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|The Secret Garden||Frances Hodgson Burnett|
A YOUNG RAJAH
|Page 4 of 7||
"Everybody has, sir," said Martha.
"Well, then, if I order you to bring Miss Mary to me, how can Medlock send you away if she finds it out?"
"Please don't let her, sir," pleaded Martha.
"I'll send her away if she dares to say a word about such a thing," said Master Craven grandly. "She wouldn't like that, I can tell you."
"Thank you, sir," bobbing a curtsy, "I want to do my duty, sir."
"What I want is your duty" said Colin more grandly still. "I'll take care of you. Now go away."
When the door closed behind Martha, Colin found Mistress Mary gazing at him as if he had set her wondering.
"Why do you look at me like that?" he asked her. "What are you thinking about?"
"I am thinking about two things."
"What are they? Sit down and tell me."
"This is the first one," said Mary, seating herself on the big stool. "Once in India I saw a boy who was a Rajah. He had rubies and emeralds and diamonds stuck all over him. He spoke to his people just as you spoke to Martha. Everybody had to do everything he told them--in a minute. I think they would have been killed if they hadn't."
"I shall make you tell me about Rajahs presently," he said, "but first tell me what the second thing was."
"I was thinking," said Mary, "how different you are from Dickon."
"Who is Dickon?" he said. "What a queer name!"
She might as well tell him, she thought she could talk about Dickon without mentioning the secret garden. She had liked to hear Martha talk about him. Besides, she longed to talk about him. It would seem to bring him nearer.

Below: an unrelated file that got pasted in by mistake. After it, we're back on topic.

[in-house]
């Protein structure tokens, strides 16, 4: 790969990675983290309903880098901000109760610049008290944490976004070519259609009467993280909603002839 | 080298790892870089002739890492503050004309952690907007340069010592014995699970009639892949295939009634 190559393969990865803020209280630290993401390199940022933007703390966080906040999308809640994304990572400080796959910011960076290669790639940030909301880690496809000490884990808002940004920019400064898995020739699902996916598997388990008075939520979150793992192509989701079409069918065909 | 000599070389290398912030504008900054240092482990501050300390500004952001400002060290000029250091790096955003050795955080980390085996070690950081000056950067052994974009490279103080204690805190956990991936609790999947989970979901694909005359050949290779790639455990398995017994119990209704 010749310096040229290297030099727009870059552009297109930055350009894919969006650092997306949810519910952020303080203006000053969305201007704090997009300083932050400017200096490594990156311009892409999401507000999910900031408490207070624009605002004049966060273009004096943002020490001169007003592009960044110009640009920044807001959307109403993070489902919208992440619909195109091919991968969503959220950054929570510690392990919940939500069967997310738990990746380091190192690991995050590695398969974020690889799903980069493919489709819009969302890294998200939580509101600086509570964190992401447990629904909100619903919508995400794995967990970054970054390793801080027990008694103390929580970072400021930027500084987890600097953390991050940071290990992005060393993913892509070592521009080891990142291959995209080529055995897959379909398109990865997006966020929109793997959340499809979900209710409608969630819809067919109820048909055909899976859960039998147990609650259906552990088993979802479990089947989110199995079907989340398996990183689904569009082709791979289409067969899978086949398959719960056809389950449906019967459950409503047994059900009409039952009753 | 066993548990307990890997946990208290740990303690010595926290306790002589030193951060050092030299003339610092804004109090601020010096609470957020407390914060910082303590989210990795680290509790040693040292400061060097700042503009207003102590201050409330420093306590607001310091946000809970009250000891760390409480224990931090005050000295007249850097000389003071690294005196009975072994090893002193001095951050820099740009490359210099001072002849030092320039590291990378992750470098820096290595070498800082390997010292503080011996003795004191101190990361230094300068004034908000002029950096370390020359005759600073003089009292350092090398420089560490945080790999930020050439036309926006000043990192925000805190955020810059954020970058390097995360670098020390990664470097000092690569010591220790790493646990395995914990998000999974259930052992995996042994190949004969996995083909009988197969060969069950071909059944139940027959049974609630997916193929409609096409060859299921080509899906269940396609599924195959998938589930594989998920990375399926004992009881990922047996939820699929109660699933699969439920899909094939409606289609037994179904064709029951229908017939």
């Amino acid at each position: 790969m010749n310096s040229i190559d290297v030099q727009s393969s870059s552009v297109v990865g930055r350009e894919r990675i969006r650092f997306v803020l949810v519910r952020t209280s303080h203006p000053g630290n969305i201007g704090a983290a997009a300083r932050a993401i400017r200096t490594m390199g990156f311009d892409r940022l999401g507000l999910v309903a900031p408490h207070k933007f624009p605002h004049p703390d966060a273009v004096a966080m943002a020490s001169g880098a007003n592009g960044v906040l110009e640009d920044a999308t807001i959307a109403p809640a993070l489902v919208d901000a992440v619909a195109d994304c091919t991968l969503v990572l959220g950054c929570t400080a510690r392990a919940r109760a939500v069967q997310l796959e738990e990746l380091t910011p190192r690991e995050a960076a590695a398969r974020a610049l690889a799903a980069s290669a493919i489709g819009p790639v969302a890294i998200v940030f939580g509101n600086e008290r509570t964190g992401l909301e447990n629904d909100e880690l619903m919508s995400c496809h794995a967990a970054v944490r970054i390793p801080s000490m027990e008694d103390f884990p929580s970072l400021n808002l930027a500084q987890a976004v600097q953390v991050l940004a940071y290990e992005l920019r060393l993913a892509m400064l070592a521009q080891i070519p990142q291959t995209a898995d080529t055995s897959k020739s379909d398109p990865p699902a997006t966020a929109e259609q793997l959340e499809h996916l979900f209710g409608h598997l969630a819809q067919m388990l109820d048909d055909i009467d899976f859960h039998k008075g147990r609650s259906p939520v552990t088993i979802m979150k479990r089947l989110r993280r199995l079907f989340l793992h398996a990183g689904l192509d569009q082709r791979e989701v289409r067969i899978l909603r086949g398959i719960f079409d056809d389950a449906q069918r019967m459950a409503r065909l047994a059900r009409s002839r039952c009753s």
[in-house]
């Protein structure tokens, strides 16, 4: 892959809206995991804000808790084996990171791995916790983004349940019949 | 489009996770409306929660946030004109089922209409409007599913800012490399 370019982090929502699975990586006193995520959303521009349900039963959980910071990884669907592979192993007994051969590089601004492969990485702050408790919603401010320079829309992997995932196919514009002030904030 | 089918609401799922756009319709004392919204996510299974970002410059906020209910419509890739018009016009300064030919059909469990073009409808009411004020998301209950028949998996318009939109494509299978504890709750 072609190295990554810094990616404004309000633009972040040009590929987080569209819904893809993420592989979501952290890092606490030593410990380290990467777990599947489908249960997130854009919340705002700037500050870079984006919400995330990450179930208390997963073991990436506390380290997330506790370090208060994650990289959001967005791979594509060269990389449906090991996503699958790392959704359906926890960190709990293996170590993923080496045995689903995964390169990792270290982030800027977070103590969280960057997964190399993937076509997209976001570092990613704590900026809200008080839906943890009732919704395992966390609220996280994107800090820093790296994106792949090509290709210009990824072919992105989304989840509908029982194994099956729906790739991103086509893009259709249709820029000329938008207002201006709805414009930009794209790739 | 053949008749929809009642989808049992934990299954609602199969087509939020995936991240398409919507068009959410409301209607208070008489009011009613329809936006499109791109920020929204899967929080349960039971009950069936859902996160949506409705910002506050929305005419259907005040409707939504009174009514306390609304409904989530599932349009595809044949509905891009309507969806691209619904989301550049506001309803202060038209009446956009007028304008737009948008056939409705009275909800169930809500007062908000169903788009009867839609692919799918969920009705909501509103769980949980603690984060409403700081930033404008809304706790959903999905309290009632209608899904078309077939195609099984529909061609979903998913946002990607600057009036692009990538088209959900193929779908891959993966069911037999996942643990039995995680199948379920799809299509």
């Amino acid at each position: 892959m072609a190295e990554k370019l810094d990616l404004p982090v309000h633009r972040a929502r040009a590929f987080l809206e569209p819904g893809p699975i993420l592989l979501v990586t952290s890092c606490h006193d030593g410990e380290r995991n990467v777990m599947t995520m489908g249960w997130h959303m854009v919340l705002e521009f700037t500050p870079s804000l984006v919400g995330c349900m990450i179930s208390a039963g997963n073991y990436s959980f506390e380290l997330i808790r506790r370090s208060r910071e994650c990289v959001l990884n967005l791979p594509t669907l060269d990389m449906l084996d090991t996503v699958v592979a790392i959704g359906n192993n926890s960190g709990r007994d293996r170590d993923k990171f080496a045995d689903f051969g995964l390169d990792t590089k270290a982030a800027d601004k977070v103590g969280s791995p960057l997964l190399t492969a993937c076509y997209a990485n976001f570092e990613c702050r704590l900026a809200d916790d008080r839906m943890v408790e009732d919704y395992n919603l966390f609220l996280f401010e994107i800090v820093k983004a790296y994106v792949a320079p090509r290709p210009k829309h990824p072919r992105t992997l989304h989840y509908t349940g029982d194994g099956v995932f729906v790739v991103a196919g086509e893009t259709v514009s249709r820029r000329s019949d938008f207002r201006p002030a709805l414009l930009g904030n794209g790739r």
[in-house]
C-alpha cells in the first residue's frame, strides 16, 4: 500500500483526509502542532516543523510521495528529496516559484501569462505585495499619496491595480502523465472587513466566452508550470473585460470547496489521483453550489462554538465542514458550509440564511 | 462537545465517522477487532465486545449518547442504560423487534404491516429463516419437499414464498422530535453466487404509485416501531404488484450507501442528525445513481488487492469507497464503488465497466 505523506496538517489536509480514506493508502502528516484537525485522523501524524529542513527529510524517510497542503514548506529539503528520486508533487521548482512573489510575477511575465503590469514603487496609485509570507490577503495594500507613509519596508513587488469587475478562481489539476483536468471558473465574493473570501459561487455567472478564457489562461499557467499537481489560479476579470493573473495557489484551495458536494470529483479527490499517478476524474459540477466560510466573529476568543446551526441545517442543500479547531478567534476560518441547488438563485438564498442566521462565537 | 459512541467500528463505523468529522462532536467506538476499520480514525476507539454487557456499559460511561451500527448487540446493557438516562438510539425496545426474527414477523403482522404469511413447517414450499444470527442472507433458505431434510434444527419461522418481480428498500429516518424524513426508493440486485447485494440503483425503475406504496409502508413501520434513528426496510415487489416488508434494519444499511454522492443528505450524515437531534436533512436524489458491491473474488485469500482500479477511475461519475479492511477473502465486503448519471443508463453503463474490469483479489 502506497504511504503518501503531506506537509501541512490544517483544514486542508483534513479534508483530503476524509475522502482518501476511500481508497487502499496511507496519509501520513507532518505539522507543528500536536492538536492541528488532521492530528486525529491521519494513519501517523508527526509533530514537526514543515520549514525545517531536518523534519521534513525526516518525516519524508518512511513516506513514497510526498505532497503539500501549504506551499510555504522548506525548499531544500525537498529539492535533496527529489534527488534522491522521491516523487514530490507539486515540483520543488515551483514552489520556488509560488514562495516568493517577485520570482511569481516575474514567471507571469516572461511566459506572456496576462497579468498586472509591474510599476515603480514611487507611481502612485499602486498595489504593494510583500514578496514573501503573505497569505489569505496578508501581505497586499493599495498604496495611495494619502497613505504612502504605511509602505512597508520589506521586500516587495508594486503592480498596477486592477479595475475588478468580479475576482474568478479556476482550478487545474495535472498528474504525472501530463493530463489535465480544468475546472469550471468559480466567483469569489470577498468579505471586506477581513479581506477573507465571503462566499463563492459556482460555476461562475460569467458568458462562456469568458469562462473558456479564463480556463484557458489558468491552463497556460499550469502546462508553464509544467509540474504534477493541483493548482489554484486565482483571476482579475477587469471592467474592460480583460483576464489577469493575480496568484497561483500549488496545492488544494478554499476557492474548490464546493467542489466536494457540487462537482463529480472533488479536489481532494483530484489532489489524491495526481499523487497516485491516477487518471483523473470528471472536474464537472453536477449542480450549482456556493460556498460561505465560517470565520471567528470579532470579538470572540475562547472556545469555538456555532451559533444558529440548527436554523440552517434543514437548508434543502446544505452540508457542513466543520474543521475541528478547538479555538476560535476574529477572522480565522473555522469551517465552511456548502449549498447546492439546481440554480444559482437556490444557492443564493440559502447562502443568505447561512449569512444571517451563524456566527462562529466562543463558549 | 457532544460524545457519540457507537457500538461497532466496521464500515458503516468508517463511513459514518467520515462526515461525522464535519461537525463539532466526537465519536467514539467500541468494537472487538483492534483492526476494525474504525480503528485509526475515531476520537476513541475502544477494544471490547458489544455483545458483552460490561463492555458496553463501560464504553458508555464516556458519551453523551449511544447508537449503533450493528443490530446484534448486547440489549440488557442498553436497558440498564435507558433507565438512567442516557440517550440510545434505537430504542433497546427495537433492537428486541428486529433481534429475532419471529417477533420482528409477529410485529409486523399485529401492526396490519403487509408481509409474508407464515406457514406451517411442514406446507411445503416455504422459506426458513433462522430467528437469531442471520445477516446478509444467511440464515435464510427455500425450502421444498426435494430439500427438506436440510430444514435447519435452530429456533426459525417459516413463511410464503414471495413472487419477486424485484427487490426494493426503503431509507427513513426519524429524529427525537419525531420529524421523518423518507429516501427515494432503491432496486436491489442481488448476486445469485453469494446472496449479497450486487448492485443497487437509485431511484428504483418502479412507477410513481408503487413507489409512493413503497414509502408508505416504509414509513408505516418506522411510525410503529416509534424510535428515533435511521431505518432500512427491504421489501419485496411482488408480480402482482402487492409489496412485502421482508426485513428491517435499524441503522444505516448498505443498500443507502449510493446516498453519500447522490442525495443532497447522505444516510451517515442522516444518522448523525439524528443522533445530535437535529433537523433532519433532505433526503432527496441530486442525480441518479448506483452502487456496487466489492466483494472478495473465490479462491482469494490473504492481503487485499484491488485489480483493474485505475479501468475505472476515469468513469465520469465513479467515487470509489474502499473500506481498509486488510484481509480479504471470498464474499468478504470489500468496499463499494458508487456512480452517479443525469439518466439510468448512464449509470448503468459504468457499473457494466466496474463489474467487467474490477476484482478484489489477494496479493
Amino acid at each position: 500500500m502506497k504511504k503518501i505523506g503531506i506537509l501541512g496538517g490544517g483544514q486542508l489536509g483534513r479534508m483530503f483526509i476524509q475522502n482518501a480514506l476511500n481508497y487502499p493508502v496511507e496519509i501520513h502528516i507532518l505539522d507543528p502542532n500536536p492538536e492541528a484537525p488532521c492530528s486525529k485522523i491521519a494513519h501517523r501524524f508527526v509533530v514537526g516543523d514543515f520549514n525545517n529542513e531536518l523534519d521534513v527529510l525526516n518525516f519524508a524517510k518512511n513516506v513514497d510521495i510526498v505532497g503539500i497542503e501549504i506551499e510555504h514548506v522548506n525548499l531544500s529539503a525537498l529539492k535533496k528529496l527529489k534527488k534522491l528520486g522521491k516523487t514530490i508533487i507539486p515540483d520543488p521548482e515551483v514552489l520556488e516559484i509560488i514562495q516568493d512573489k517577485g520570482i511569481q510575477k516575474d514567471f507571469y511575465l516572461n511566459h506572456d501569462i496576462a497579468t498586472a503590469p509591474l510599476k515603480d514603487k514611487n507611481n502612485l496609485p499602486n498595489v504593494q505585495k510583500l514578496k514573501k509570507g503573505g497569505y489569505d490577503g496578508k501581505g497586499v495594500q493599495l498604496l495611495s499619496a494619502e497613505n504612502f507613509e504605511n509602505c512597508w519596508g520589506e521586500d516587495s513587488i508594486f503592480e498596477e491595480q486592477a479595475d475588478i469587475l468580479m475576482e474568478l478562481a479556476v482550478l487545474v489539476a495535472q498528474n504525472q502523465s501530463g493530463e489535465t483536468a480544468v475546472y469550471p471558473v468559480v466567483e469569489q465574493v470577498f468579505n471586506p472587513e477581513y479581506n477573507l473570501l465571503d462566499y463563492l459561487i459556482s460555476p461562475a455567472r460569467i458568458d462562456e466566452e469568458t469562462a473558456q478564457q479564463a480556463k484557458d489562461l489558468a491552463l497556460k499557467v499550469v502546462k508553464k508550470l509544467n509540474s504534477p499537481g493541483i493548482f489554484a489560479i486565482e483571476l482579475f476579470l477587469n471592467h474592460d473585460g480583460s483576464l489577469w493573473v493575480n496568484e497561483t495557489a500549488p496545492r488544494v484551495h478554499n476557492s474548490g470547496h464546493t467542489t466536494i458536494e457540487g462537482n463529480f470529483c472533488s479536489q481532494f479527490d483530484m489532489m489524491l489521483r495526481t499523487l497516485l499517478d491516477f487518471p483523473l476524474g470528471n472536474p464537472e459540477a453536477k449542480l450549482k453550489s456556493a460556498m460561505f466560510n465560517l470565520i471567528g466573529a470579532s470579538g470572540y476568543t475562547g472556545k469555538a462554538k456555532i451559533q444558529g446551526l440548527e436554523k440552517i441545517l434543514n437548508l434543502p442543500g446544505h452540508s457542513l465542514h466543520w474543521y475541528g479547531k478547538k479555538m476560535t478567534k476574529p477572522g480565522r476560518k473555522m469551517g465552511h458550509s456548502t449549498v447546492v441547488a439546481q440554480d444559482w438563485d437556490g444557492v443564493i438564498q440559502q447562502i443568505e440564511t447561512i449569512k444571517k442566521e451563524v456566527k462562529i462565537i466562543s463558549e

"He is Martha's brother. He is twelve years old," she explained. "He is not like any one else in the world. He can charm foxes and squirrels and birds just as the natives in India charm snakes. He plays a very soft tune on a pipe and they come and listen."
There were some big books on a table at his side and he dragged one suddenly toward him. "There is a picture of a snake-charmer in this," he exclaimed. "Come and look at it"
The book was a beautiful one with superb colored illustrations and he turned to one of them.
"Can he do that?" he asked eagerly.
"He played on his pipe and they listened," Mary explained. "But he doesn't call it Magic. He says it's because he lives on the moor so much and he knows their ways. He says he feels sometimes as if he was a bird or a rabbit himself, he likes them so. I think he asked the robin questions. It seemed as if they talked to each other in soft chirps."
Colin lay back on his cushion and his eyes grew larger and larger and the spots on his cheeks burned.
"Tell me some more about him," he said.
"He knows all about eggs and nests," Mary went on. "And he knows where foxes and badgers and otters live. He keeps them secret so that other boys won't find their holes and frighten them. He knows about everything that grows or lives on the moor."
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|The Secret Garden
Frances Hodgson Burnett
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